Episode 62— Fanfiction Part 1: An Introduction

An introduction to fanfiction lingo and tropes.

Friend of the pod Tara Lehmann and YA author and fanfic veteran Mary Elizabeth Summer join Emily to define different fanfic conventions and talk about their experiences writing and reading fic. If you’re worried you won’t be able to remember all these terms, never fear! We have included a glossary below for your reference. (Also, you can @ me on Twitter to split hairs, but I do not have the energy to join the anti/pro argument, thank you please.)

I think it is a valuable exercise for anybody and everybody who is willing to sit down at a keyboard and just write. It doesn’t necessarily have to be anything fantastic; it doesn’t necessarily have to be long, but I do feel that it is a very important addition to our popular culture In this day and age. —Tara Lehmann

Listen to our interview with Tara here. (This is from our early days, so beware the sound editing.)

A Glossary of Fandom Terms

  • Anti-ship: a position some fans take against problematic fictional ships between characters with unhealthy dynamics or canon abuse within a work; this is an opposing viewpoint to pro-shippers, and this disagreement between the two groups is a source of many conflicts (sometimes extreme ones) in fan communities.
  • AO3: the abbreviation for the website Archive of Our Own, which is currently the largest fanfiction website on the internet.
  • Beta reader:a person who provides a second pair of eyes, comments, and often edits to a standalone work or chapter of a fic before it goes online. They also often provide ego boosts, reality checks, and cheerleading. Beta readers are often used by people who write original works for self-publishing and sometimes traditional books (though often the author’s editor or agent fills that role).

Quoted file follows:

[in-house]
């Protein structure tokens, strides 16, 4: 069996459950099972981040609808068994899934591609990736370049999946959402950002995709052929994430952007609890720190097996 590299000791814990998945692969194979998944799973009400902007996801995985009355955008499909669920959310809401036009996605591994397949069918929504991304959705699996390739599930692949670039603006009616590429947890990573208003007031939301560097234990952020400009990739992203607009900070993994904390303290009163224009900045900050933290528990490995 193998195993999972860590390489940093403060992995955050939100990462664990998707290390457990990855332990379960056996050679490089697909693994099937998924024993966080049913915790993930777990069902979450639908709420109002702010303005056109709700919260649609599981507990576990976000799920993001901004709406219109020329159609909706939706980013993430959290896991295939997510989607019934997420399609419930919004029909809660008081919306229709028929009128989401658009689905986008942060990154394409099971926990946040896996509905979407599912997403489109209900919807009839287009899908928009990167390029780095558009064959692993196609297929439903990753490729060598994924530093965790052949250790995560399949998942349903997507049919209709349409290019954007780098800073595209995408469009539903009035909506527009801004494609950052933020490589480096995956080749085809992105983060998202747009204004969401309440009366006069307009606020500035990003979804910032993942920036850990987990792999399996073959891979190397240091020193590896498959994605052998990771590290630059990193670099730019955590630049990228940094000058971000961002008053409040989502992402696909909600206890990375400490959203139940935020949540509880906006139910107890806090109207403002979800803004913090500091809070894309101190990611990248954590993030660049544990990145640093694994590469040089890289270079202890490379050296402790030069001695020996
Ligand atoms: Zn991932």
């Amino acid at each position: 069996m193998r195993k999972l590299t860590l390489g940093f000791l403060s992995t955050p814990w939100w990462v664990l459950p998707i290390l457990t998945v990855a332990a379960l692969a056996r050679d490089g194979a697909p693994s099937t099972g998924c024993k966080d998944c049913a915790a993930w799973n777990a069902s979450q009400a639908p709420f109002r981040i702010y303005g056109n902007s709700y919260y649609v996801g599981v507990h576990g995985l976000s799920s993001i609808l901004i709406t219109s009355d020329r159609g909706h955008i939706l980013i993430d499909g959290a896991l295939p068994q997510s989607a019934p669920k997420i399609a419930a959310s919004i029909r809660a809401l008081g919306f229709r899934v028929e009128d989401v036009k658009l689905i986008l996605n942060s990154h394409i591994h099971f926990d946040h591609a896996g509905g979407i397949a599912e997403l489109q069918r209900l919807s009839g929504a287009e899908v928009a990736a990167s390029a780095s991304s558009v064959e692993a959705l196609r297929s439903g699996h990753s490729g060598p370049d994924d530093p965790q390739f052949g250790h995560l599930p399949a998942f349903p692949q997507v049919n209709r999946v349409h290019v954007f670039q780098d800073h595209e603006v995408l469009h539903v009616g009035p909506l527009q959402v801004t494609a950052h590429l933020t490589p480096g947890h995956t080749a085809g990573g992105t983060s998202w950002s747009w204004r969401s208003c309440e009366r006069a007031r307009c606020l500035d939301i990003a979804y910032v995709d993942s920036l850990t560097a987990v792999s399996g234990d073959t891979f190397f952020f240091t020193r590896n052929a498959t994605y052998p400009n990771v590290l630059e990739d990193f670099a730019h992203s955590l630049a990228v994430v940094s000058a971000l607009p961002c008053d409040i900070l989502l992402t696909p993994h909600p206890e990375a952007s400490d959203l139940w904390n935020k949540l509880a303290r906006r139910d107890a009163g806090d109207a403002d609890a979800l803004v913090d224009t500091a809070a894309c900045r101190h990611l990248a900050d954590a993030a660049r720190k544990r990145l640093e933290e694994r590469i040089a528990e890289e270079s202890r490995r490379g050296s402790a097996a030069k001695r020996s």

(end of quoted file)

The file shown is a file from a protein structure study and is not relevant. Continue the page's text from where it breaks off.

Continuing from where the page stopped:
• Canon: the source material without the addition of any fan works, whether that be a book, movie, TV series, comic, podcast, or some combination of all these things.
  • Discord: a chat app that is used by many for professional or recreational purposes, and often serves as a meeting place for members of different fandoms.
  • Fandom: the collective noun referring to people who are aficionados of a particular media property.
  • Fanfiction(.)net: one of the first websites used as a location to share and interact with different works of fan fiction.
  • Fanon: tropes or storylines that develop within small groups of fans or fandoms at large outside of the canon material.
  • Fanworks: any derivative work that someone makes using the characters, storylines, or other features of a work; could be fics, art, video mashups, or other creative ventures.
  • Fic: a shortened way to say “fanfiction.”
  • Headcanon: a personal belief or story a fan maintains about the canon work that enhances the story for them or fills a gap in the original work; this could be shared with other fans or kept to oneself.
  • Lemony: a way to describe a fic that has explicit material in it—a throwback to the days where fanfic was mostly included in forums and on Livejournal.
  • Pro-ship: conceived of as either a shortening of “problematic ship” or someone who has the attitude that all ships are valid, even ones that would be problematic, illegal, or abusive in the real world; some use the term to imply endorsement of inappropriate relationships outside of a fictional context, and this disagreement is the basis of many and conflicts (sometimes extreme ones) in fan communities.
  • Real Person Fanfiction (RPF): a genre of fic that uses real people, specifically celebrities, as characters in fanmade works.
  • Ship: a relationship—usually romantic—between two characters that may or may not appear in canon, but that is supported and promoted by writers and readers within the fandom.
  • Tagging: the words used to describe what type of story is being told in a work of fanfiction; usually includes tropes, characters, ships, content warnings, and the odd original statement that has nothing to do with the actual fic.

You can also read this very comprehensive summary the website Vox put together of different fandom terms.

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Read the transcript for this episode here

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